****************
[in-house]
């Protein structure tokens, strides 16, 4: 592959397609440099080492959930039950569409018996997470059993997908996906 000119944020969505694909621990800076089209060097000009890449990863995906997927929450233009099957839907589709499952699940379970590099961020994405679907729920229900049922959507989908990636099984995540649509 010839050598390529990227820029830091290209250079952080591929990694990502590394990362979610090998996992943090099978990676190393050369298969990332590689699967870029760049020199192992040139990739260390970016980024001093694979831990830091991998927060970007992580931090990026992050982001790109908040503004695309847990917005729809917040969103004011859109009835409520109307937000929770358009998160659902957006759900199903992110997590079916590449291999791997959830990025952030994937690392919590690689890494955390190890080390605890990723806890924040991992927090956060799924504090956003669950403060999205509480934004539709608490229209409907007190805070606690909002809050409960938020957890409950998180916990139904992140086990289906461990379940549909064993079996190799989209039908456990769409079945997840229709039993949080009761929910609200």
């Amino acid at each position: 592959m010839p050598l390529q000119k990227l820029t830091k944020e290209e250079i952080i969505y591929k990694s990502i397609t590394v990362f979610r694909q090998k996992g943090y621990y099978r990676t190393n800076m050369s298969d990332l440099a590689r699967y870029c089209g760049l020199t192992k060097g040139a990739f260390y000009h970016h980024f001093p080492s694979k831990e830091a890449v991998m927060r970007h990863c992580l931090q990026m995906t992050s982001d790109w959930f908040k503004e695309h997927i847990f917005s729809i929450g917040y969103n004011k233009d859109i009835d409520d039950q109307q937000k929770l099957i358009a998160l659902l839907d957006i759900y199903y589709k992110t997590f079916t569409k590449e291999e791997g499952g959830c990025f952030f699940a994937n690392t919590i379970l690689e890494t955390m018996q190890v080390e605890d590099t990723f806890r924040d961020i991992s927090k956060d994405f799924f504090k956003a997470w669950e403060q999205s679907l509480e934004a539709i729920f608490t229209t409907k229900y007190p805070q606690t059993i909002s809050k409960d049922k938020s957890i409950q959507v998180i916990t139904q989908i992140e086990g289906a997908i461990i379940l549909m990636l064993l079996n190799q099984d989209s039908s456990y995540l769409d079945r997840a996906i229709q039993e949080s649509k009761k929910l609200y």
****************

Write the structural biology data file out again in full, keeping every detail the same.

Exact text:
[in-house]
């Protein structure tokens, strides 16, 4: 592959397609440099080492959930039950569409018996997470059993997908996906 000119944020969505694909621990800076089209060097000009890449990863995906997927929450233009099957839907589709499952699940379970590099961020994405679907729920229900049922959507989908990636099984995540649509 010839050598390529990227820029830091290209250079952080591929990694990502590394990362979610090998996992943090099978990676190393050369298969990332590689699967870029760049020199192992040139990739260390970016980024001093694979831990830091991998927060970007992580931090990026992050982001790109908040503004695309847990917005729809917040969103004011859109009835409520109307937000929770358009998160659902957006759900199903992110997590079916590449291999791997959830990025952030994937690392919590690689890494955390190890080390605890990723806890924040991992927090956060799924504090956003669950403060999205509480934004539709608490229209409907007190805070606690909002809050409960938020957890409950998180916990139904992140086990289906461990379940549909064993079996190799989209039908456990769409079945997840229709039993949080009761929910609200």
């Amino acid at each position: 592959m010839p050598l390529q000119k990227l820029t830091k944020e290209e250079i952080i969505y591929k990694s990502i397609t590394v990362f979610r694909q090998k996992g943090y621990y099978r990676t190393n800076m050369s298969d990332l440099a590689r699967y870029c089209g760049l020199t192992k060097g040139a990739f260390y000009h970016h980024f001093p080492s694979k831990e830091a890449v991998m927060r970007h990863c992580l931090q990026m995906t992050s982001d790109w959930f908040k503004e695309h997927i847990f917005s729809i929450g917040y969103n004011k233009d859109i009835d409520d039950q109307q937000k929770l099957i358009a998160l659902l839907d957006i759900y199903y589709k992110t997590f079916t569409k590449e291999e791997g499952g959830c990025f952030f699940a994937n690392t919590i379970l690689e890494t955390m018996q190890v080390e605890d590099t990723f806890r924040d961020i991992s927090k956060d994405f799924f504090k956003a997470w669950e403060q999205s679907l509480e934004a539709i729920f608490t229209t409907k229900y007190p805070q606690t059993i909002s809050k409960d049922k938020s957890i409950q959507v998180i916990t139904q989908i992140e086990g289906a997908i461990i379940l549909m990636l064993l079996n190799q099984d989209s039908s456990y995540l769409d079945r997840a996906i229709q039993e949080s649509k009761k929910l609200y």